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Teacher Prep

What We Really Need to Know to Make Sure Pre-K Teachers Get the Skills They Need

Debate rages on about whether or not pre-K teachers need a bachelor’s degree. Proponents argue that degrees will lead to greater respect and compensation for preschool teachers and ultimately better results for children. Opponents scoff at the idea of limiting the supply or diversity of pre-k teachers. But no one is talking about the type of programs these teachers are likely to attend—let alone considering the quality of these programs. Here’s what we know: Most early childhood educators looking to obtain a degree attend community college. Yet these programs are often ill-prepared to help early childhood educators complete their education for a number of reasons including: entrenched norms and policies of higher education institutions; a challenging higher education policy landscape; and limited capacity and resources. Higher education institutions weren’t designed with early childhood educators—or many other nontraditional learners—in mind. As a result, academic policies and practices create additional barriers for early childhood educators seeking to earn degrees. Students seeking to transfer from community college to a four-year institution must navigate a confusing array of transfer policies and articulation agreements that can slow their path to degree completion or derail it altogether. Community colleges struggle to support and advise students navigating disparate pathways and working towards different goals. Early childhood education (ECE) programs are often even more unprepared to assist students seeking bachelor’s degrees since many early childhood education associate degree programs were not designed to transfer to a four-year degree.

Colleges Lack Incentive to Improve Early Educator Prep

The current higher education context also creates little incentive for community colleges to focus on or improve early childhood education programs. Recent higher education policies such as the passage of the gainful employment rule and state-level adoption of performance-based funding systems send the message that programs that prepare students for socially important but low-paying jobs—such as those in early childhood—are not worthy of investment. Exacerbating this challenge is the fact that community colleges have minimal resources to help students work towards completion and transition to a four-year institution. Surveys of community college early childhood programs show that most programs have few full-time staff members and rely on adjunct professors. Additionally, most programs have large student-to-counselor ratios and limited student support services. My new paper, It Takes a Community: Leveraging Community College Capacity to Transform the Early Childhood Workforce, explores the challenges identified above. These challenges are well-documented, but we know much less about the quality or effectiveness of these early childhood education programs. Community college early childhood programs have rarely been studied and community colleges and state and federal agencies have not collected the data necessary to accurately assess student completion and time to degree.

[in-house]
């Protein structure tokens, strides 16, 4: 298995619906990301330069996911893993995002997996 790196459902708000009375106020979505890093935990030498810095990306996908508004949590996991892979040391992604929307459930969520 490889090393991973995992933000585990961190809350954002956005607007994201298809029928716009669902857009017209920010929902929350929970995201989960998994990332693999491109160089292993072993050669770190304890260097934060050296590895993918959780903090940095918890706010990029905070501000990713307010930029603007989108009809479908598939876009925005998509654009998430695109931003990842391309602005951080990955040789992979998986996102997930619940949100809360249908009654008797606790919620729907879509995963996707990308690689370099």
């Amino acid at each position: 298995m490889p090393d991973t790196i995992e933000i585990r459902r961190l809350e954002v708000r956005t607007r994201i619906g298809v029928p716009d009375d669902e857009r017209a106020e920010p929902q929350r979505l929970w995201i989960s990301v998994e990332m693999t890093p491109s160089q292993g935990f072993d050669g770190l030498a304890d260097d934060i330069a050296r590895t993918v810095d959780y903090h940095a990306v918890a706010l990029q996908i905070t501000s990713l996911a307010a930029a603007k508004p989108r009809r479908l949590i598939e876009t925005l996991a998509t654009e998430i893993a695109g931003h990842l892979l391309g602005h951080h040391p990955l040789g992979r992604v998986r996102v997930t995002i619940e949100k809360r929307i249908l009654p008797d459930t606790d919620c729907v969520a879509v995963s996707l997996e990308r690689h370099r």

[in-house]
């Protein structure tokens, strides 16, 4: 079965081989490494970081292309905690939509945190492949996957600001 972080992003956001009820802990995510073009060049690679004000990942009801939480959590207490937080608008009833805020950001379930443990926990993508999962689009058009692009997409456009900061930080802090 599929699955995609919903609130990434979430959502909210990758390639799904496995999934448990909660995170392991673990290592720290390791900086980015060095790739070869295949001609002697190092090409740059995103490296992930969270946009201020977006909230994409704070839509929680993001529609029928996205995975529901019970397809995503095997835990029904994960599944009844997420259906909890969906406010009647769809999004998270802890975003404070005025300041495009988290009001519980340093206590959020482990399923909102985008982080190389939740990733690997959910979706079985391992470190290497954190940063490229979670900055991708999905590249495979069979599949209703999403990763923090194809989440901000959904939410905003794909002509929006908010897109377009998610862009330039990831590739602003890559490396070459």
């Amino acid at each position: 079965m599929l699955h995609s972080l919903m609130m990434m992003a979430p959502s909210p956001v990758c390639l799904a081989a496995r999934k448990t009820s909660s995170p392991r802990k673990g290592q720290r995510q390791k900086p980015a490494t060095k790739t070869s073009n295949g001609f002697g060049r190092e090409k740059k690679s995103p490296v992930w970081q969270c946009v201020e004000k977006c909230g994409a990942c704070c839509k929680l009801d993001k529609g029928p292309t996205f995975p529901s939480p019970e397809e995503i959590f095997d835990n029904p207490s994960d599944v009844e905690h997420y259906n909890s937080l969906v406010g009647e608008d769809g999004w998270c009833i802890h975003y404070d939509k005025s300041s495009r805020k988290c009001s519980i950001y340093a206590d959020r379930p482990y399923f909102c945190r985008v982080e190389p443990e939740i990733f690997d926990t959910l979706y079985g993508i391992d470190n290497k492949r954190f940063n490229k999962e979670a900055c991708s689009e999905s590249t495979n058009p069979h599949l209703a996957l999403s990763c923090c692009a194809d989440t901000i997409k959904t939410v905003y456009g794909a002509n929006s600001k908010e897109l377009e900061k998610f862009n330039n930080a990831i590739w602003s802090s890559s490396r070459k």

Let’s Look at  the Community Colleges Leading the Way

Despite these challenges, I identified a number of strategies for maximizing the potential of community college early childhood degree programs. Promising practices at the community-college level include scheduling accommodations, online programs, supports for English language learners, providing scholarships and emergency funds and new approaches to remedial education. In fact, a number of community college early childhood programs have been at the forefront of piloting new remediation models like Washington’s Integrated Basic Education and Skills Training (I-Best) program and Oregon’s Pathways for Adult Basic Skills Transition to Education and Work Initiative (OPABS), both of which help students spend less time in non-credit bearing coursework and earn more college credits. Promising state-level approaches include creating stackable credentials and statewide articulation policies.
  • Should all ECE educators obtain an associate’s degree?
  • Should all ECE educators obtain a bachelor’s degree?
  • Will higher education improve early educators’ abilities in the classroom?
These are vital questions but one cannot answer them without first understanding the degree programs currently available to early childhood educators. Policymakers interested in transforming the early childhood workforce need to understand both the challenges these programs face and the best methods for building their capacity. This is a necessary step if they truly want to ensure early childhood educators can obtain the skills and knowledge they need to teach young children well.
Marnie Kaplan is a senior analyst with Bellwether Education Partners in the policy and thought leadership practice area. Prior to joining Bellwether in November 2015, Marnie worked as a policy analyst for a network of charter schools, a program manager at the District of Columbia Public Schools, and a Stoneleigh Emerging Leaders Fellow at the Education Law Center. Marnie began her career as a ...

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